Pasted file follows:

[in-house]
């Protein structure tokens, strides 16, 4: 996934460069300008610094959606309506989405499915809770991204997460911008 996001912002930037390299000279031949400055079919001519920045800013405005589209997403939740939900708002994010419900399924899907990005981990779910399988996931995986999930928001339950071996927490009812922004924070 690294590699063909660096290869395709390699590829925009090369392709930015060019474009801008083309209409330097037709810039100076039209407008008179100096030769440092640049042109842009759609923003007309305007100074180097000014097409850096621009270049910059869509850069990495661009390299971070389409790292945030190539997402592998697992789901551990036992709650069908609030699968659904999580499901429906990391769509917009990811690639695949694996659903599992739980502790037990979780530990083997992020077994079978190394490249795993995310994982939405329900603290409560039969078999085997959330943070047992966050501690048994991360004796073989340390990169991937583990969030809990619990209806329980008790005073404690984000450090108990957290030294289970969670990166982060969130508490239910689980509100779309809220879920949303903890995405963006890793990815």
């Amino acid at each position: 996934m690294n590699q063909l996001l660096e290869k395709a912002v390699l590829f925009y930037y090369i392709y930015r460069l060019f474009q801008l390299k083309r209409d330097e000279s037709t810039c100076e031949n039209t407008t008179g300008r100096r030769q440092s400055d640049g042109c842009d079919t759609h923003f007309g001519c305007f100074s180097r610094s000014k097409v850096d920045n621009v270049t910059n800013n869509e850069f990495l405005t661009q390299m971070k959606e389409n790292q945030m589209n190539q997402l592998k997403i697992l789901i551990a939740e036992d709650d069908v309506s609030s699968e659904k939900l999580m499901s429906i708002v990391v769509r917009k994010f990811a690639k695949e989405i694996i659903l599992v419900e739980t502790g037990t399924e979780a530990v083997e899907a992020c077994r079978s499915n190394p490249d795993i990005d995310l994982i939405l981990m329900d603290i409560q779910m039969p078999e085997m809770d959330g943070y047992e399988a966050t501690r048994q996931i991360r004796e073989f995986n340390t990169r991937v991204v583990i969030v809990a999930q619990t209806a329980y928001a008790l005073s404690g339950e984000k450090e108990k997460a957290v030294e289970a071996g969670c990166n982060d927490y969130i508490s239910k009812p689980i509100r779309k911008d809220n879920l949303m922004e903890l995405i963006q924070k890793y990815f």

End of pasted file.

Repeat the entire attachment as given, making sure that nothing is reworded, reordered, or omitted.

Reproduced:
[in-house]
């Protein structure tokens, strides 16, 4: 996934460069300008610094959606309506989405499915809770991204997460911008 996001912002930037390299000279031949400055079919001519920045800013405005589209997403939740939900708002994010419900399924899907990005981990779910399988996931995986999930928001339950071996927490009812922004924070 690294590699063909660096290869395709390699590829925009090369392709930015060019474009801008083309209409330097037709810039100076039209407008008179100096030769440092640049042109842009759609923003007309305007100074180097000014097409850096621009270049910059869509850069990495661009390299971070389409790292945030190539997402592998697992789901551990036992709650069908609030699968659904999580499901429906990391769509917009990811690639695949694996659903599992739980502790037990979780530990083997992020077994079978190394490249795993995310994982939405329900603290409560039969078999085997959330943070047992966050501690048994991360004796073989340390990169991937583990969030809990619990209806329980008790005073404690984000450090108990957290030294289970969670990166982060969130508490239910689980509100779309809220879920949303903890995405963006890793990815």
């Amino acid at each position: 996934m690294n590699q063909l996001l660096e290869k395709a912002v390699l590829f925009y930037y090369i392709y930015r460069l060019f474009q801008l390299k083309r209409d330097e000279s037709t810039c100076e031949n039209t407008t008179g300008r100096r030769q440092s400055d640049g042109c842009d079919t759609h923003f007309g001519c305007f100074s180097r610094s000014k097409v850096d920045n621009v270049t910059n800013n869509e850069f990495l405005t661009q390299m971070k959606e389409n790292q945030m589209n190539q997402l592998k997403i697992l789901i551990a939740e036992d709650d069908v309506s609030s699968e659904k939900l999580m499901s429906i708002v990391v769509r917009k994010f990811a690639k695949e989405i694996i659903l599992v419900e739980t502790g037990t399924e979780a530990v083997e899907a992020c077994r079978s499915n190394p490249d795993i990005d995310l994982i939405l981990m329900d603290i409560q779910m039969p078999e085997m809770d959330g943070y047992e399988a966050t501690r048994q996931i991360r004796e073989f995986n340390t990169r991937v991204v583990i969030v809990a999930q619990t209806a329980y928001a008790l005073s404690g339950e984000k450090e108990k997460a957290v030294e289970a071996g969670c990166n982060d927490y969130i508490s239910k009812p689980i509100r779309k911008d809220n879920l949303m922004e903890l995405i963006q924070k890793y990815f």